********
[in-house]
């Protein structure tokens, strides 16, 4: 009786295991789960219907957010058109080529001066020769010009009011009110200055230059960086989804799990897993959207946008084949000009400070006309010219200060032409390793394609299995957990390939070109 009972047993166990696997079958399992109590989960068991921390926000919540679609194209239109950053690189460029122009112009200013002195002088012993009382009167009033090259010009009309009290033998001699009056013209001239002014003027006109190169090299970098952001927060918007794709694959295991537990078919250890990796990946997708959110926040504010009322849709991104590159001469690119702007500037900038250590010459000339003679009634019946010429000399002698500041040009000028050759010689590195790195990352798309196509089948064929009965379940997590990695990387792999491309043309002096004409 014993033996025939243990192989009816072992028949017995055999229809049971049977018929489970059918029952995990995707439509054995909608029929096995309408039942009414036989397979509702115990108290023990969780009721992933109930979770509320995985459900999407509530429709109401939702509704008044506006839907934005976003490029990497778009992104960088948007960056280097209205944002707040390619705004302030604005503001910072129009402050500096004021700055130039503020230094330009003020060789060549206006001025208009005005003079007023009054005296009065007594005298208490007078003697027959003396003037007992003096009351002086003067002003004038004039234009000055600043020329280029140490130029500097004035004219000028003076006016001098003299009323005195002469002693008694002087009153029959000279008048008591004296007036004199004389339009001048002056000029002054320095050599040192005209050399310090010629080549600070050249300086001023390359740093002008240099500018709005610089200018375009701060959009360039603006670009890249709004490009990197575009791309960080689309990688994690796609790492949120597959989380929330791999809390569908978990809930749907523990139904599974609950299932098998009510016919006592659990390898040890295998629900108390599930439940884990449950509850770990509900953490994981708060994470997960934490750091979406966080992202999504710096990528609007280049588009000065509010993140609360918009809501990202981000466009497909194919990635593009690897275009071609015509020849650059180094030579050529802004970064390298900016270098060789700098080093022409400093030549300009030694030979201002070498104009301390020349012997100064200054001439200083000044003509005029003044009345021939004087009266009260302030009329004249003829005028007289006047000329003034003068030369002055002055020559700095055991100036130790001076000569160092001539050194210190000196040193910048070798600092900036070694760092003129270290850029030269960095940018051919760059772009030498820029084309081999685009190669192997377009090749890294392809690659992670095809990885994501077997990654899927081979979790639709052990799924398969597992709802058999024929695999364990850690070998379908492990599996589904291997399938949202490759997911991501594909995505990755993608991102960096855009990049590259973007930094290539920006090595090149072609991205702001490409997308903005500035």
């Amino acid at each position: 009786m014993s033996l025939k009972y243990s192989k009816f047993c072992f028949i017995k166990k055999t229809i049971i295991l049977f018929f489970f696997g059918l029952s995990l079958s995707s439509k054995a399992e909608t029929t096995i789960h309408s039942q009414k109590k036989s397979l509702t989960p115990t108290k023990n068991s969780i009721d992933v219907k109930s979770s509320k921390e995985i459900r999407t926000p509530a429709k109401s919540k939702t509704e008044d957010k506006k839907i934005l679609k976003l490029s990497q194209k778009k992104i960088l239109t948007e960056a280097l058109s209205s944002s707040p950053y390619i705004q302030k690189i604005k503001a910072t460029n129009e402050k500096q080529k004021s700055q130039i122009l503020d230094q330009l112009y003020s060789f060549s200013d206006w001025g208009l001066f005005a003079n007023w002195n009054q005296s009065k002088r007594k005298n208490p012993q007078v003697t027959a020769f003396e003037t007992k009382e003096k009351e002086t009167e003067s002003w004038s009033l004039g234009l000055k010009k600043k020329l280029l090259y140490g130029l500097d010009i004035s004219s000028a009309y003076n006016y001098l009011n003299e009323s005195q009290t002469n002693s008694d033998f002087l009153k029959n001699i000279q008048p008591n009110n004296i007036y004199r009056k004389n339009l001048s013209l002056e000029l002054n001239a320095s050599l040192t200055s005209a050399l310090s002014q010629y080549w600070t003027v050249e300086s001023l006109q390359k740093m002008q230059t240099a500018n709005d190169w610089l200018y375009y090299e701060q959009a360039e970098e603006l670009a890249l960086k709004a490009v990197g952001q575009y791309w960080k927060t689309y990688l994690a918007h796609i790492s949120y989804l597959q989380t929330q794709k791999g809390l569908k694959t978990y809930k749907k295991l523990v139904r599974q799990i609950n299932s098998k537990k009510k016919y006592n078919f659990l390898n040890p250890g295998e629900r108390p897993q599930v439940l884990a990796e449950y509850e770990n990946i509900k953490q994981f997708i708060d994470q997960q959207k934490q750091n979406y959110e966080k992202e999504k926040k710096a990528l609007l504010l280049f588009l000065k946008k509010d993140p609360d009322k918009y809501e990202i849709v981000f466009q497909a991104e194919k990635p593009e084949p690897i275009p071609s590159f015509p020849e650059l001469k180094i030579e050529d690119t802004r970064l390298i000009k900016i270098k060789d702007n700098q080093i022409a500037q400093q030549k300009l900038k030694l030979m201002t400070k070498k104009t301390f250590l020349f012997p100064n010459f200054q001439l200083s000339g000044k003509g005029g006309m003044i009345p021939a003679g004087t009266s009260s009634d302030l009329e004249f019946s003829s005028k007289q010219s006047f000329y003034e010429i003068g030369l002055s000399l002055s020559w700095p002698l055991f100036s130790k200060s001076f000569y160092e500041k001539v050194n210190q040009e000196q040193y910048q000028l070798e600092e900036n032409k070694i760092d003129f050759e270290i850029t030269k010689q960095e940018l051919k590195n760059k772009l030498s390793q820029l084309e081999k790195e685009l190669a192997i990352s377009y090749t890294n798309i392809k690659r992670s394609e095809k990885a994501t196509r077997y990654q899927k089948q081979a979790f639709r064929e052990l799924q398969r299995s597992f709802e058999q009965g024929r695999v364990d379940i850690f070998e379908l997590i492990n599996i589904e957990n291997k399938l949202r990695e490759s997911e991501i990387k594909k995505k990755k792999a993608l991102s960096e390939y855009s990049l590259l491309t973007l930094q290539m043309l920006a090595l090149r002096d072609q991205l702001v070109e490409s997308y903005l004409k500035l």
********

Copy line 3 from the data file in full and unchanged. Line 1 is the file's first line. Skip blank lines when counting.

């Amino acid at each position: 009786m014993s033996l025939k009972y243990s192989k009816f047993c072992f028949i017995k166990k055999t229809i049971i295991l049977f018929f489970f696997g059918l029952s995990l079958s995707s439509k054995a399992e909608t029929t096995i789960h309408s039942q009414k109590k036989s397979l509702t989960p115990t108290k023990n068991s969780i009721d992933v219907k109930s979770s509320k921390e995985i459900r999407t926000p509530a429709k109401s919540k939702t509704e008044d957010k506006k839907i934005l679609k976003l490029s990497q194209k778009k992104i960088l239109t948007e960056a280097l058109s209205s944002s707040p950053y390619i705004q302030k690189i604005k503001a910072t460029n129009e402050k500096q080529k004021s700055q130039i122009l503020d230094q330009l112009y003020s060789f060549s200013d206006w001025g208009l001066f005005a003079n007023w002195n009054q005296s009065k002088r007594k005298n208490p012993q007078v003697t027959a020769f003396e003037t007992k009382e003096k009351e002086t009167e003067s002003w004038s009033l004039g234009l000055k010009k600043k020329l280029l090259y140490g130029l500097d010009i004035s004219s000028a009309y003076n006016y001098l009011n003299e009323s005195q009290t002469n002693s008694d033998f002087l009153k029959n001699i000279q008048p008591n009110n004296i007036y004199r009056k004389n339009l001048s013209l002056e000029l002054n001239a320095s050599l040192t200055s005209a050399l310090s002014q010629y080549w600070t003027v050249e300086s001023l006109q390359k740093m002008q230059t240099a500018n709005d190169w610089l200018y375009y090299e701060q959009a360039e970098e603006l670009a890249l960086k709004a490009v990197g952001q575009y791309w960080k927060t689309y990688l994690a918007h796609i790492s949120y989804l597959q989380t929330q794709k791999g809390l569908k694959t978990y809930k749907k295991l523990v139904r599974q799990i609950n299932s098998k537990k009510k016919y006592n078919f659990l390898n040890p250890g295998e629900r108390p897993q599930v439940l884990a990796e449950y509850e770990n990946i509900k953490q994981f997708i708060d994470q997960q959207k934490q750091n979406y959110e966080k992202e999504k926040k710096a990528l609007l504010l280049f588009l000065k946008k509010d993140p609360d009322k918009y809501e990202i849709v981000f466009q497909a991104e194919k990635p593009e084949p690897i275009p071609s590159f015509p020849e650059l001469k180094i030579e050529d690119t802004r970064l390298i000009k900016i270098k060789d702007n700098q080093i022409a500037q400093q030549k300009l900038k030694l030979m201002t400070k070498k104009t301390f250590l020349f012997p100064n010459f200054q001439l200083s000339g000044k003509g005029g006309m003044i009345p021939a003679g004087t009266s009260s009634d302030l009329e004249f019946s003829s005028k007289q010219s006047f000329y003034e010429i003068g030369l002055s000399l002055s020559w700095p002698l055991f100036s130790k200060s001076f000569y160092e500041k001539v050194n210190q040009e000196q040193y910048q000028l070798e600092e900036n032409k070694i760092d003129f050759e270290i850029t030269k010689q960095e940018l051919k590195n760059k772009l030498s390793q820029l084309e081999k790195e685009l190669a192997i990352s377009y090749t890294n798309i392809k690659r992670s394609e095809k990885a994501t196509r077997y990654q899927k089948q081979a979790f639709r064929e052990l799924q398969r299995s597992f709802e058999q009965g024929r695999v364990d379940i850690f070998e379908l997590i492990n599996i589904e957990n291997k399938l949202r990695e490759s997911e991501i990387k594909k995505k990755k792999a993608l991102s960096e390939y855009s990049l590259l491309t973007l930094q290539m043309l920006a090595l090149r002096d072609q991205l702001v070109e490409s997308y903005l004409k500035l």